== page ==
The benefits of internationalization in the context of higher education were clearly articulated by the American Association of State Universities and Colleges in its 2004 report, A Call to Leadership: The Presidential Role in Internationalizing the University:
- Internationalization helps students develop the global critical thinking skills that are essential to contributing as citizens of the world and competing in the international marketplace.
- Internationalization links communities to the world, expanding opportunities for university service and engagement while also enhancing their global competitiveness.
- Internationalization contributes to national security and a vital economy and prepares world leaders who know and value American democracy.
- Internationalization enlivens faculty scholarship and teaching, expands research opportunities, and provides a pathway to national and international distinction.
Source: National Communication Association.
We've worked really hard to make the process as seamless as possible. Many of the courses we already offer at Alamo Colleges District can be easily enhanced to add or adapt the components needed. By completing this course, faculty members will have a full understanding of the benefits, techniques, and options available to implement their course.
As the subject expert, we rely on the faculty to decide this. Some faculty may find the internationalization process to be easier with a course they truly know well, but starting a new course also has its advantages as keeping the competencies in mind from the beginning has multiple advantages such as the ability to apply backward design, making sure the activities implemented as part of the course support the learning and development of the Alamo Global competencies, etc.
Internationalizing your course does not require you to add new content or assignments to your course but rather to enhance what is already there with a global perspective. You can do this in many ways such as through adapting an existing assignment to focus on a more global lens. To help you determine the focus of the global lens you want to add to your course, this Canvas course will help you create a learning outcome separate from your required learning objectives.
Our administration has verified that it is possible to add additional SLO's to your courses. To distinguish them from learning objectives, we call them global learning outcomes.
The following was taken from the guide published by the Texas Higher Education Board for academic courses, ACGM's Lower-Division Course Guide Manual published by the Texas Higher Education Board for academic courses, and ACGM's Lower-Division Course Guide Manual.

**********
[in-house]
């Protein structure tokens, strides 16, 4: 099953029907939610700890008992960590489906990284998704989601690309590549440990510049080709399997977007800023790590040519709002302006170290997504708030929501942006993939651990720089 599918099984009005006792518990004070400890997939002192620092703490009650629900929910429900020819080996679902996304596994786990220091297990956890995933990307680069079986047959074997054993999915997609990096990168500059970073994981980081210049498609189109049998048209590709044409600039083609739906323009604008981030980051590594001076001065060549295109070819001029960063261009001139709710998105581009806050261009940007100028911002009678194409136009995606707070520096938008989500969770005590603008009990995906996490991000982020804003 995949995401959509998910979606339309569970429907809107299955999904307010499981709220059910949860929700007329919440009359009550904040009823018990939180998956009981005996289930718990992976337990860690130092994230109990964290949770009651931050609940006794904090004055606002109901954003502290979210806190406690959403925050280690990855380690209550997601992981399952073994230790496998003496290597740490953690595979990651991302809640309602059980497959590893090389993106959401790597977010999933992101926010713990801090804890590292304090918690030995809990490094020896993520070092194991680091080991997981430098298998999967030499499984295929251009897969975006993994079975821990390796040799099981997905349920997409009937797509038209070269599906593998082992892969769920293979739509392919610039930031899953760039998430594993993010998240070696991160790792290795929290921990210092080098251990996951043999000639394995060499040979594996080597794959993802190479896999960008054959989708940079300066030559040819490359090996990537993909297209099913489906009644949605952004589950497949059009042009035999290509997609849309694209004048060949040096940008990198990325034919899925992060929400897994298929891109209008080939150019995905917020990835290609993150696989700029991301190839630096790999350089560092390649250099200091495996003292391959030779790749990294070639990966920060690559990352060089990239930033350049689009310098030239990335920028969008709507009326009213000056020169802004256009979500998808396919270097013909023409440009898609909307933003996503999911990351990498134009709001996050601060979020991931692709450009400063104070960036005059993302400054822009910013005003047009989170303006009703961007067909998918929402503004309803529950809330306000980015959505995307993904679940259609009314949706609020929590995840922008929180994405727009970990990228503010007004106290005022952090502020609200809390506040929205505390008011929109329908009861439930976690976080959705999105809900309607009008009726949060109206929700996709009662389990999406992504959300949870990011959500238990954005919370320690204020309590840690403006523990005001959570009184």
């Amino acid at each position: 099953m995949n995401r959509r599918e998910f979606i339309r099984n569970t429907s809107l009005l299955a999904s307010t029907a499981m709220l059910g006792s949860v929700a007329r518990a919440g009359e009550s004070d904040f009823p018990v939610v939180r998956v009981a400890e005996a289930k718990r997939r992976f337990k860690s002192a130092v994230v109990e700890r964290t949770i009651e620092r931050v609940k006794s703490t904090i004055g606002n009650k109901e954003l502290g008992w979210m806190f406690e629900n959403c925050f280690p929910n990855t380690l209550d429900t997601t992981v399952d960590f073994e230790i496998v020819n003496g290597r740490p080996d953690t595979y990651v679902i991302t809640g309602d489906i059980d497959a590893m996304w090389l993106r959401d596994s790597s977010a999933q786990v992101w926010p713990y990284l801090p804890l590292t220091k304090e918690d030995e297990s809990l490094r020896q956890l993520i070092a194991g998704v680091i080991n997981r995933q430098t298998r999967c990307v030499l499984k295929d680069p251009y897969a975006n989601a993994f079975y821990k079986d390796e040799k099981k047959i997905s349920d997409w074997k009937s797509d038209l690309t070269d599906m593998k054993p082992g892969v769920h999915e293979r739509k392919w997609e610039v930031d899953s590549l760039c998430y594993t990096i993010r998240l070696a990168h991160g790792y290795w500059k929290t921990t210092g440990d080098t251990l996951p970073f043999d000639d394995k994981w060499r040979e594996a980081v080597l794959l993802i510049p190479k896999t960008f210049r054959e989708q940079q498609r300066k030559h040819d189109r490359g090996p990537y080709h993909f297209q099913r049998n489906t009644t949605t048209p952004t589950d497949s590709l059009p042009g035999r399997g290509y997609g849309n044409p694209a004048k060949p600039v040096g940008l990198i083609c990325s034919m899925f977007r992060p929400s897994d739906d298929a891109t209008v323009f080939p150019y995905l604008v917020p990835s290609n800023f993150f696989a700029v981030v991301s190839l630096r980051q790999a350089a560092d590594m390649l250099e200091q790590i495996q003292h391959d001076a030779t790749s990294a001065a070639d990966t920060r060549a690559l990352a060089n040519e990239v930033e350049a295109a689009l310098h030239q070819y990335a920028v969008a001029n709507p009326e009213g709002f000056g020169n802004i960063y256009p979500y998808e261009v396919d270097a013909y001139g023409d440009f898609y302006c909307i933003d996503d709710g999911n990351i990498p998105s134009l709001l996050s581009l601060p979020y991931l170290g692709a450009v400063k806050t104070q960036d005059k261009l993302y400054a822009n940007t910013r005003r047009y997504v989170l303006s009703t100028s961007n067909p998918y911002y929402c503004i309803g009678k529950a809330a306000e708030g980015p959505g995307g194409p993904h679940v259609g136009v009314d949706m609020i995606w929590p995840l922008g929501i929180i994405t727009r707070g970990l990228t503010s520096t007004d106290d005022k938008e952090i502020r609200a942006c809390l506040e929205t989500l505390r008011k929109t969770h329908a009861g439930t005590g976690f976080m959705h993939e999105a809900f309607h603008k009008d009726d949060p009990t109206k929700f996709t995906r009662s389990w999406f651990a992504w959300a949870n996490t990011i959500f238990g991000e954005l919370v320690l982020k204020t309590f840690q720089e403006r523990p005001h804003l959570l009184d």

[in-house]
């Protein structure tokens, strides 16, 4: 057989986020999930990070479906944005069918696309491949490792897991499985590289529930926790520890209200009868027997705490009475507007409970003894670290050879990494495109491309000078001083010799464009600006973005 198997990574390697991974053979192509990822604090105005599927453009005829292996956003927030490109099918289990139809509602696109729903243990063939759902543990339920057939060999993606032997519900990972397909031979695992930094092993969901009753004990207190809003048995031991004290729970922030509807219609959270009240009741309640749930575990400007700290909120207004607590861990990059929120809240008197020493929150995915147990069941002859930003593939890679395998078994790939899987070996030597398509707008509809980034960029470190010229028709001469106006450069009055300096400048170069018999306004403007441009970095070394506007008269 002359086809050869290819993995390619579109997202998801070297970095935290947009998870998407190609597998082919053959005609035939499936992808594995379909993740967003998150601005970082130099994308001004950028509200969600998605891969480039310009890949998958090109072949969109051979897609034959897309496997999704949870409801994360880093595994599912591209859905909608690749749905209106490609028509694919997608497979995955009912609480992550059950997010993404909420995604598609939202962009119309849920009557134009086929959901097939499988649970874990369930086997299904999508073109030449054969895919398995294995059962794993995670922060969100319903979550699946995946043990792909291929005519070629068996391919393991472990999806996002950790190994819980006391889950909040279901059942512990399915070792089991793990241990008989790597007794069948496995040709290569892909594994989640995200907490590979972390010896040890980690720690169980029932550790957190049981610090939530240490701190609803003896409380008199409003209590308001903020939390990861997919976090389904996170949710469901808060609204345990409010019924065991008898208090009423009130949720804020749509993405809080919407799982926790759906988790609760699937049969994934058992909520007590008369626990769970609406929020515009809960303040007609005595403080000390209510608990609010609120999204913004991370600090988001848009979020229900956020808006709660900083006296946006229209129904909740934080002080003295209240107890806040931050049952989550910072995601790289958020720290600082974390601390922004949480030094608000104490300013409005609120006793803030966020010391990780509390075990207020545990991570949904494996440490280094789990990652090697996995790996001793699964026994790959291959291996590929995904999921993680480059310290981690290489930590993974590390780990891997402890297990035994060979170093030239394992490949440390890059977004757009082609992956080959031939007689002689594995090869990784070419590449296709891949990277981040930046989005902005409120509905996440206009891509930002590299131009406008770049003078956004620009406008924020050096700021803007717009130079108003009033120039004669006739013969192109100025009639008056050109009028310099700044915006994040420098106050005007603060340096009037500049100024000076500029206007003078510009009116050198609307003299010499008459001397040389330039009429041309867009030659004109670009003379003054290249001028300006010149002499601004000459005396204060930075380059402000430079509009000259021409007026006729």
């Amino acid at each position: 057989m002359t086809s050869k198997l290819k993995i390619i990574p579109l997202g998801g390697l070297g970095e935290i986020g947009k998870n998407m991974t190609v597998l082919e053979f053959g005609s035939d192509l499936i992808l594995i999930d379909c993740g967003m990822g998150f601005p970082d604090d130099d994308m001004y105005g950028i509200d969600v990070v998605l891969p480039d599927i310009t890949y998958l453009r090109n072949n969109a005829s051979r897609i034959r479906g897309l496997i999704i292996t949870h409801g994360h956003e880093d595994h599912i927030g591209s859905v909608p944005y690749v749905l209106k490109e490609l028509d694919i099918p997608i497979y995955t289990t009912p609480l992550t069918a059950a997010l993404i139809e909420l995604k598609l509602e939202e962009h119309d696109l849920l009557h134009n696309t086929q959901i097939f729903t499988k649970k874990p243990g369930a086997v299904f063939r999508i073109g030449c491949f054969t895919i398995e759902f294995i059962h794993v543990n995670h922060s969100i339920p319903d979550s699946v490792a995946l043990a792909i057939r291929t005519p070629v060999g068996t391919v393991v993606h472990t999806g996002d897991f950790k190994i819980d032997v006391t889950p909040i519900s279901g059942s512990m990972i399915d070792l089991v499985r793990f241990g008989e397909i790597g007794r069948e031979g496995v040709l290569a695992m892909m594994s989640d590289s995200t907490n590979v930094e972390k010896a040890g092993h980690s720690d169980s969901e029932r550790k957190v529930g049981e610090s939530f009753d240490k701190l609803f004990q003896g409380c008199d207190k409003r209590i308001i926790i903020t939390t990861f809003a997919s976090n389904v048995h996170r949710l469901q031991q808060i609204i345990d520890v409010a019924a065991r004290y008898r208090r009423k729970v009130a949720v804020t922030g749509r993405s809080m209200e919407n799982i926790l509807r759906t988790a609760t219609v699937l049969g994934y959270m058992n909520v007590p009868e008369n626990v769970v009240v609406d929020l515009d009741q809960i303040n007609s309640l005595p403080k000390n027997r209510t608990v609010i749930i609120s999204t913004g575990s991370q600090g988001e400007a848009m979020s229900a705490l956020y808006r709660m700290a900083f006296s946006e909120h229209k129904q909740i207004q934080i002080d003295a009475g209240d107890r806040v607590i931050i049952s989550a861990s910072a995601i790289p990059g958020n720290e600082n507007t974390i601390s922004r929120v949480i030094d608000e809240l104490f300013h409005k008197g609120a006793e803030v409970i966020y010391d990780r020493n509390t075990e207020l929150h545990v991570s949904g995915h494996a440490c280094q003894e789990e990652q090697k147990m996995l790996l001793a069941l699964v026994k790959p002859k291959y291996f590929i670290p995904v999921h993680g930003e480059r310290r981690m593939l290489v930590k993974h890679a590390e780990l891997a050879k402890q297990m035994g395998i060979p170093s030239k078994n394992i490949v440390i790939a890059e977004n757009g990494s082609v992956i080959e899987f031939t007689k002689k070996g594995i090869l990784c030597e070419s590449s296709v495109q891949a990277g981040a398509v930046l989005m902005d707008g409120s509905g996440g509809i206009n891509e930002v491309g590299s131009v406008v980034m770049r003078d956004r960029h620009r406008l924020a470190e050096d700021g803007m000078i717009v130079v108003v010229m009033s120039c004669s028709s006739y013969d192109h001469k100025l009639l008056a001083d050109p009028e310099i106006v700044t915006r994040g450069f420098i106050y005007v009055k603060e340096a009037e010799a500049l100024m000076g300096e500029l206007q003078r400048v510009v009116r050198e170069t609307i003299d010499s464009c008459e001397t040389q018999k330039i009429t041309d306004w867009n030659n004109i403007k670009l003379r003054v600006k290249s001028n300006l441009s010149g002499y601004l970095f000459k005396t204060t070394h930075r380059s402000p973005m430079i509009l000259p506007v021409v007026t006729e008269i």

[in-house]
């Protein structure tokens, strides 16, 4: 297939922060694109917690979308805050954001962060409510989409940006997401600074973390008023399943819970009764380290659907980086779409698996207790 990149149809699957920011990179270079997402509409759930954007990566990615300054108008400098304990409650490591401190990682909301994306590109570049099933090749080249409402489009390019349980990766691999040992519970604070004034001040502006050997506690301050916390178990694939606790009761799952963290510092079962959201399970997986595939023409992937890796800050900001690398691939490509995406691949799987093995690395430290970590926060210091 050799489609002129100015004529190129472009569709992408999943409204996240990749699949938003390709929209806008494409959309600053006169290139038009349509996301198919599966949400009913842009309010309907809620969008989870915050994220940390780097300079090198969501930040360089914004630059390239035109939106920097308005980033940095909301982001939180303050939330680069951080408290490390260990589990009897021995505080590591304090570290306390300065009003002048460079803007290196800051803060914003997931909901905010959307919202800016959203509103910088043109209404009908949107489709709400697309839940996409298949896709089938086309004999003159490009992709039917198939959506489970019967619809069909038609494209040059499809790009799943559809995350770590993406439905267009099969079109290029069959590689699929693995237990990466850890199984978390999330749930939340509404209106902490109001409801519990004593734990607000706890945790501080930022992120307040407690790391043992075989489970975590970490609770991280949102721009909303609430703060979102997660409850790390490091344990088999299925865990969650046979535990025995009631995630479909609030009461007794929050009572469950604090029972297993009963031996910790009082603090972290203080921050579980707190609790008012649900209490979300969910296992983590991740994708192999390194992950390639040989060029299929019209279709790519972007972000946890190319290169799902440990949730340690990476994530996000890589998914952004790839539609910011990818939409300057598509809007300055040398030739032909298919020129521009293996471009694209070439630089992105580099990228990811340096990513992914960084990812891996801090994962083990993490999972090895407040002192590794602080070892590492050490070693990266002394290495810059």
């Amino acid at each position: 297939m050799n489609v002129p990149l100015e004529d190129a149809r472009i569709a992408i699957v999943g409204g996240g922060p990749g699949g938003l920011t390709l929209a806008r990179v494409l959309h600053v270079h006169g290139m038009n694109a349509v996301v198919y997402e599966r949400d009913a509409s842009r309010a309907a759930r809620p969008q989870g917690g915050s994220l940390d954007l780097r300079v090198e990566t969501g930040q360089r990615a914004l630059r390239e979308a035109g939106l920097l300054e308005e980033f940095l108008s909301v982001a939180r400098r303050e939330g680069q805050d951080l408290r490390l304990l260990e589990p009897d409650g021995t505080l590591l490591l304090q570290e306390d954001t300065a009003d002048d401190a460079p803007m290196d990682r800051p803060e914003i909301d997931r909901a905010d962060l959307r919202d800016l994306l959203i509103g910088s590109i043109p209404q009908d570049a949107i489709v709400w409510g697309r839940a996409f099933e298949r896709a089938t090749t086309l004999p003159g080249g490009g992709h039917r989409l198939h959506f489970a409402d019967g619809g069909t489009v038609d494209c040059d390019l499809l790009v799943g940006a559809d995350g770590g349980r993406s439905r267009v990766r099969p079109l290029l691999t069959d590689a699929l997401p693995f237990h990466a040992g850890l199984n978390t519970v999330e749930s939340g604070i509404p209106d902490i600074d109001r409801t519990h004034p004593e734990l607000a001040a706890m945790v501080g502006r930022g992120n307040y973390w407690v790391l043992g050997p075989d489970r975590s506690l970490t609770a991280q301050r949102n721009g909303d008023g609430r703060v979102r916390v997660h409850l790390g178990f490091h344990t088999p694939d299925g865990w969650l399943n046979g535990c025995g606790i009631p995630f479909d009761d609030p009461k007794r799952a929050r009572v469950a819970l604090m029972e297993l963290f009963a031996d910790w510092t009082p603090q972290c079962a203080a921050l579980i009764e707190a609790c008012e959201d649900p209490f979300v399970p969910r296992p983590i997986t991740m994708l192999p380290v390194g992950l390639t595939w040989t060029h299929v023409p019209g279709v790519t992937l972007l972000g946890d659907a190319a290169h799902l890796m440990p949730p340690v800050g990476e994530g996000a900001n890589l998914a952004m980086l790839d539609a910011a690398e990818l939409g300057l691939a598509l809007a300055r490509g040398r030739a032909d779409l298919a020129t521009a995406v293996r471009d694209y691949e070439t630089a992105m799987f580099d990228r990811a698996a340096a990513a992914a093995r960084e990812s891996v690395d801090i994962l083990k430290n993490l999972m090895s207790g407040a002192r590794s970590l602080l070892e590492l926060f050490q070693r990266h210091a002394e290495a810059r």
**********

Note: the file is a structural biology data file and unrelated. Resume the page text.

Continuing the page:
"...Institutions may not delete any topics in the course descriptions or any of the student learning outcomes as provided in the ACGM. Based on local needs, an institution may include additional topics and learning outcomes. Additional topics and learning outcomes should not change the focus and primary function of the course as represented by the topics and learning outcomes in the ACGM."
We currently live in an interconnected world where everyone is connected in some way globally.
You can see examples of internationalized courses at Florida International University here. Use the search options to find your particular subject area.
The Office of International Programs is here to help! They can assist you with procedural questions in the submission of your packet. They will also be able to connect you with a faculty colleague from the Working Group for the Internationalization of the Curriculum to assist you with any pedagogically-focused questions you may have.
Reach out via email or phone: Sherrie Radicke, 210-485-0814
The designation is valid for three years. After that time, the course is reviewed to make sure the current documentation meets administration requirements and/or follows new best practices that may have been adopted by the District. If any small editions are needed the Office of International Programs and/or the Faculty Working Group will assist faculty to be aware of this and work together to make any updates.
- Faculty can see additional examples kindly provided by Florida International University here.
- Note: The search options will assist faculty to find an example in their subject area.
- Examples of internationalized courses from Alamo Colleges District: Coming soon!
- You can view some examples of course internationalization strategies by Waterloo faculty here. Download here
You need to submit a packet for each course to obtain the designation. You do not need to submit a separate packet if you teach multiple sections of the same course.
You only need to take this Canvas course once and you can then use the knowledge and tools to complete and submit a packet for each of the courses you want internationalized.
You can internationalize as many courses as you want.
Course internationalization is “a process by which international elements are infused into course content, international resources are used in course readings and assignments, and instructional methodologies appropriate to a culturally diverse student population are implemented" (Schuerholz-Lehr et al., 2007, p. 70).
There are a variety of approaches to how to internationalize a course, from the addition of a module or assignment that is international in scope to a complete course re‐design where the entire course is structured around the learning and assessing of global (global, international, intercultural) learning outcomes. (Indiana University Center for the Study of Global Change.